We have kept civil society in mind as we have eased sanctions. The Administration’s reporting requirements will ask U.S. investors whose aggregate new investment exceeds $500,000 to report to the State Department on a number of issues, including how they have conducted human rights due diligence, by, for example, complying with international standards and engaging civil society and others on potential impacts of business investments.
We also have also supported the emergence of enabling environment for civil society in Burma. Because the existing civil society law in Burma is highly restrictive, we have encouraged civil society and the government to work together to change it so that NGOs are able to freely operate and so that the country’s protection of the fundamental freedoms of assembly and association are consistent with international best practices.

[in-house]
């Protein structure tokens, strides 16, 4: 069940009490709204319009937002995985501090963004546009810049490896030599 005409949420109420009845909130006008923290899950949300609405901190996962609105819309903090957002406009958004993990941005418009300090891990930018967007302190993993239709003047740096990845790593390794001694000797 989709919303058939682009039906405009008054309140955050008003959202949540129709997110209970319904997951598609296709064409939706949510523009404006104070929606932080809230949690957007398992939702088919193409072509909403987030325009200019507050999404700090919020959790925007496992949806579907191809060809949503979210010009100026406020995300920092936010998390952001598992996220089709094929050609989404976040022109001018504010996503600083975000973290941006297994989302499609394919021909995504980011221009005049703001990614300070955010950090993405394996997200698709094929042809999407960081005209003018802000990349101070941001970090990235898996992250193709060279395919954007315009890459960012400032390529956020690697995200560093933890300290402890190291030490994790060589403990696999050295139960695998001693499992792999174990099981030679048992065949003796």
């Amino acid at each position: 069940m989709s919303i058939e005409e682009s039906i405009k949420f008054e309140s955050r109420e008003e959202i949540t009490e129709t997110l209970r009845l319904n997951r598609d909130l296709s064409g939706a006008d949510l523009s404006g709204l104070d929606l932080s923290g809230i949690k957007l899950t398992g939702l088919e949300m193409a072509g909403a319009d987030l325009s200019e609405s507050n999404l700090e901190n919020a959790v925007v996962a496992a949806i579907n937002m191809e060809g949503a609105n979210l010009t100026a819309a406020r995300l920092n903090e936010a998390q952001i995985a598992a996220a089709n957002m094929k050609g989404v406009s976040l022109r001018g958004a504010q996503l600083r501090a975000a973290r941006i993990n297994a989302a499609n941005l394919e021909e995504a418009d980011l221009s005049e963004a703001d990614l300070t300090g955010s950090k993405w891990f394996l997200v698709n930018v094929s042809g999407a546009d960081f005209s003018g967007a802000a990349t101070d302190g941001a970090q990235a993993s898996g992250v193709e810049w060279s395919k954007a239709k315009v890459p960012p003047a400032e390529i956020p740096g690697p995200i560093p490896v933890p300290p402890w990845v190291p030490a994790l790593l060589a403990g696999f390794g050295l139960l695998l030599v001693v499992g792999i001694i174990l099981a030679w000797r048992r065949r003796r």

Twenty-one years after the accords that ended the horrors of war, Cambodia has a vibrant civil society that remains a strong, independent force able to push for accountability and improvements from the Cambodian government. Several years ago, the Cambodian government sought to push through laws aimed at weakening civil society by stifling human rights non-governmental organizations (NGOs) and trade unions. Cambodian civil society organized and led a campaign to resist these laws. We supported their efforts, and former Secretary Clinton repeatedly urged the Cambodian government to scrap the proposed NGO law. We were pleased when Prime Minister Hun Sen announced at the end of 2011 that the NGO law would be shelved and would not be brought forward again without civil society’s support. The trade union law, though much improved after receiving civil society input, has yet to be adopted. Needless to say, civil society and the international community remain on guard.